The Revolt chair, originally designed in 1953 by the Dutch industrial designer Friso Kramer, is a true design classic. The chair, made of moulded plywood and powder-coated steel, was very innovative in those days. It caused a sensation when it was introduced and won a permanent place for itself both in the business world and in Dutch living rooms. After the Revolt chair had been out of stock for several years, Ahrend reintroduced it in 2004. Once again it has proven that a product that still has something to offer just gets better as the years go by. An ergonomic, flexible chair that gives you active support while working or having dinner. Revolt now comes with a polypropylene seat and back in black, white or dustgrey.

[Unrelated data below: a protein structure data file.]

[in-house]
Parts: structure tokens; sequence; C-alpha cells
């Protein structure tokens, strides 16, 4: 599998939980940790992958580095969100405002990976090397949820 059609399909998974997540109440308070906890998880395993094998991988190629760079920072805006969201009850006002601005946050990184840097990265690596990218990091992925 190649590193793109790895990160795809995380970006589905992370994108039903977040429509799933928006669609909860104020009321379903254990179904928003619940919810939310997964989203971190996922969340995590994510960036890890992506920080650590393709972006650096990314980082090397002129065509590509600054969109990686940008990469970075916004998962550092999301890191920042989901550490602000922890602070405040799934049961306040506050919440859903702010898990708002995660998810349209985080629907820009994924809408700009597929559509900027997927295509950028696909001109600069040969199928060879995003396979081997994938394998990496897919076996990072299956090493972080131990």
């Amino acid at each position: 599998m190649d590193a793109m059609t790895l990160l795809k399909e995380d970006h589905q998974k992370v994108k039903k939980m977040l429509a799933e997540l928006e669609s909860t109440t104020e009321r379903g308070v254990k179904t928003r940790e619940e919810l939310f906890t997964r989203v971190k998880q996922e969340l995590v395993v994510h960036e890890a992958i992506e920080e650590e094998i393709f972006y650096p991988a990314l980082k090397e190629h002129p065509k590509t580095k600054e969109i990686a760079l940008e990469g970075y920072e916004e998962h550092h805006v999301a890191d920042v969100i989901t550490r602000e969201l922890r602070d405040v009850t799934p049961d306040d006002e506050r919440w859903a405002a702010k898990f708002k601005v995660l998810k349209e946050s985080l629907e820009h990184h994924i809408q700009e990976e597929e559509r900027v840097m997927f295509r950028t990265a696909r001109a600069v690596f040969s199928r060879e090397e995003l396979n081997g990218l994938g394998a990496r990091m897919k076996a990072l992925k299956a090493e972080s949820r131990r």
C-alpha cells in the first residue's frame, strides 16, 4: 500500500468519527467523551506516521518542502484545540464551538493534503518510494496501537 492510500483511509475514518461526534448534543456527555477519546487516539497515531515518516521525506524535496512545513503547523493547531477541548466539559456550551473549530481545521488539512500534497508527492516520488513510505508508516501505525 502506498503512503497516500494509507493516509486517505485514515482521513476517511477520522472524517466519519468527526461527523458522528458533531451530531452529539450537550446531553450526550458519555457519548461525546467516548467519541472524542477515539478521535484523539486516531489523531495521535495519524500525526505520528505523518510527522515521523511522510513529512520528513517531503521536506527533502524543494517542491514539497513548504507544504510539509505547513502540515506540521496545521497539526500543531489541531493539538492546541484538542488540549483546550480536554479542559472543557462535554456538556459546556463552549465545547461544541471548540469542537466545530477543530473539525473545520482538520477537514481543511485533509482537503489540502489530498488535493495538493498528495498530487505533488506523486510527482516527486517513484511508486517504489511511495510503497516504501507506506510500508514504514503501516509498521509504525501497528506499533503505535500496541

Inspired by the shifting tectonic plates of the Bay Area, San Francisco-based, design studio Box Clever created Segment. The table’s top is made from custom 1/2″ thick concrete sections that form the structure. Between each section there is a narrow opening that continues down through the legs. The satin grey-blue colored steel frame emphasizes the lines of the channel cutting across the surface. These openings create a functional channel for a unique system of accessories and cord management. The set consists of a polished aluminum tray, a low copper dish and a brass bowl. Each object can be locked into the channel and gives the impression of floating above the table’s fractured surface. Segment meets the needs of modern lifestyle with a adaptable and versatile system of accessories and configurations that easily shift from work to leisure. Segment looks at how beauty and function can coexist and evolve from one scene to the next.